Line Control and __LINE__

#line pptokens

where pptokens is any sequences of preprocessing-tokens. preprocessing-tokens are macro-replaced.

After macro replacement #line will match one of the following two forms:

#line ppnumber
#line ppnumber string-literal

The ppnumber should post-tokenize to a positive integer. The string-literal if present shall be an ordinary string-literal. If this is not the case behaviour is undefined.

The integer shall set the current value of __LINE__, the string shall set the current value of __FILE__ (notice that this will impact future #include behaviour).

Pragma Once

The course-defined #pragma once handling is specified as follows:

There is a function in the starter code called PA5GetFileId:

bool PA5GetFileId(const string& path, PA5FileId& out_fileid)

It takes a file path as input and an out parameter of type PA5FileId. It returns true on success (or false on failure, such as because the file does not exist).

So it should be used as follows:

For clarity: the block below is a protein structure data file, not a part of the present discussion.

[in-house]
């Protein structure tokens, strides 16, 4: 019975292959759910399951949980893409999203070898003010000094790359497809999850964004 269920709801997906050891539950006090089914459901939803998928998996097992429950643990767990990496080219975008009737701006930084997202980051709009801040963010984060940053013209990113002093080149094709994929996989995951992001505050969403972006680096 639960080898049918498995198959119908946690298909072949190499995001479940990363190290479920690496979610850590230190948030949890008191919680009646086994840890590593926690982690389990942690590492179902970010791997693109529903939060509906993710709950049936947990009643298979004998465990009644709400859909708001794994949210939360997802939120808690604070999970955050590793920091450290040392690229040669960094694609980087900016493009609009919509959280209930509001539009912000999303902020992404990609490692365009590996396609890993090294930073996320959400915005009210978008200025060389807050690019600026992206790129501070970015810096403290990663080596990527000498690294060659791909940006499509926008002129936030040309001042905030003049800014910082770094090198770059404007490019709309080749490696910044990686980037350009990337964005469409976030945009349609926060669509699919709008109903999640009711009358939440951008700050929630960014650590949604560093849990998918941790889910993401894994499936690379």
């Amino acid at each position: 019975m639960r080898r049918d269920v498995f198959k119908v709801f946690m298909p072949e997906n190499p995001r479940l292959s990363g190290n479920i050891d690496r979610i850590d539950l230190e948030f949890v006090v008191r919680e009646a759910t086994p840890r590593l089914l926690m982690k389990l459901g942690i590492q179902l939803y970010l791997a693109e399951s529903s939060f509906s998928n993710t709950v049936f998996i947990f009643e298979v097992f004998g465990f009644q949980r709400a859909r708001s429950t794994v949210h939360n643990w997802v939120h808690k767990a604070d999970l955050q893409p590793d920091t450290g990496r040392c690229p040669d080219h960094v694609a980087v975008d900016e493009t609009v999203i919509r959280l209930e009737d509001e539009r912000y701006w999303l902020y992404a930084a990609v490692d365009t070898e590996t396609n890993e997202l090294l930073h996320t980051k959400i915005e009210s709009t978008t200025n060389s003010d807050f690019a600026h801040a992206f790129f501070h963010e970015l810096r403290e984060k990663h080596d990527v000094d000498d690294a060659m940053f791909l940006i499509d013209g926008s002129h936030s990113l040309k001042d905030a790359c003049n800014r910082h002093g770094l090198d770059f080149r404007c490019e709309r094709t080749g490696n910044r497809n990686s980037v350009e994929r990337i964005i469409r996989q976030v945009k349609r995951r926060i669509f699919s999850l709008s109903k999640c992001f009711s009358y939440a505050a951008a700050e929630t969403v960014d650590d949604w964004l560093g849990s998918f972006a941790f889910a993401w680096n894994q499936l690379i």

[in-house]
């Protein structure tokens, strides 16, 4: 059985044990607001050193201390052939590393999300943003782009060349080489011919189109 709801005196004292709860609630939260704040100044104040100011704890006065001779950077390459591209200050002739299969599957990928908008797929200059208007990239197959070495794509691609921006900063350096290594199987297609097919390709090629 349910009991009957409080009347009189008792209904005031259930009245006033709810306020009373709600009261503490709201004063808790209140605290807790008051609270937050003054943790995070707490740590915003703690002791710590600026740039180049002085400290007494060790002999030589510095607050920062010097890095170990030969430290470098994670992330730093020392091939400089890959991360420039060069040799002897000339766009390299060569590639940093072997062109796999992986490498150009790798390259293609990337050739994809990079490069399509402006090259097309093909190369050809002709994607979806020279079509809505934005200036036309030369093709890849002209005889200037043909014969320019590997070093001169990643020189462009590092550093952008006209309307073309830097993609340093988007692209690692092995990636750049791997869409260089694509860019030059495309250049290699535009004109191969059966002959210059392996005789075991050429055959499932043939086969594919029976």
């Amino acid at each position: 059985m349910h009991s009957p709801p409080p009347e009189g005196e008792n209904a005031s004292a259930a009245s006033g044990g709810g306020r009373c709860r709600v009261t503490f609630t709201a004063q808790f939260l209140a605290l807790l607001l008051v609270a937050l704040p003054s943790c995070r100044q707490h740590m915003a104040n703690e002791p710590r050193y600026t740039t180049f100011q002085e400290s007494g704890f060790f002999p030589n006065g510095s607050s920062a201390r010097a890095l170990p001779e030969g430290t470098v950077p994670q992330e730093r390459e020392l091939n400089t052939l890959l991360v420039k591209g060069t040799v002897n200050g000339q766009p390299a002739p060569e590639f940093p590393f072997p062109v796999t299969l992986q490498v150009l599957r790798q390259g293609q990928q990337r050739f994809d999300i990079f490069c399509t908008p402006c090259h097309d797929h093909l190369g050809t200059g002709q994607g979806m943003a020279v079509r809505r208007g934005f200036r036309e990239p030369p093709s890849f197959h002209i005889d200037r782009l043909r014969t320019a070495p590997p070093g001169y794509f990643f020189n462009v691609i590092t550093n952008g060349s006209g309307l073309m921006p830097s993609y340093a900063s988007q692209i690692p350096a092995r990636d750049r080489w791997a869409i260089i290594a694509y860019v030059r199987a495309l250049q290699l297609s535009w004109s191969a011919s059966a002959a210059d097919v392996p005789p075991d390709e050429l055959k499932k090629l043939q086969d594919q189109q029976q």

string filepath = "foo/bar/baz";
PA5FileId fileid;
bool ok = PA5GetFileId(filepath, fileid);
if (ok)
    // use fileid
    // file not found or unaccessible

For each srcfile maintain an (initially empty) set of fileids of headers that have been pragma onced (eg with a std::set<PA5FileId>)

When you process a #pragma once, add the file id of __FILE__ to that set.

Each time you encounter an #include directive, lookup the file id and check if it is in that set. If it is ignore the #include directive.

Side Note: PA5GetFileId is implemented by using the stat(2) system call. It looks up the device id and ino number of the file, and uses those two numbers to differentiate files. We will implement system calls in a later assignment, so you don't need to understand this now.


You should read the parts of clause 16 Preprocessing directives that you have not already read.

Design Notes (Optional)

You will need to start with PA1 pptoken code as usual, however you will need to add source file name and physical line tracking to support __FILE__ and __LINE__.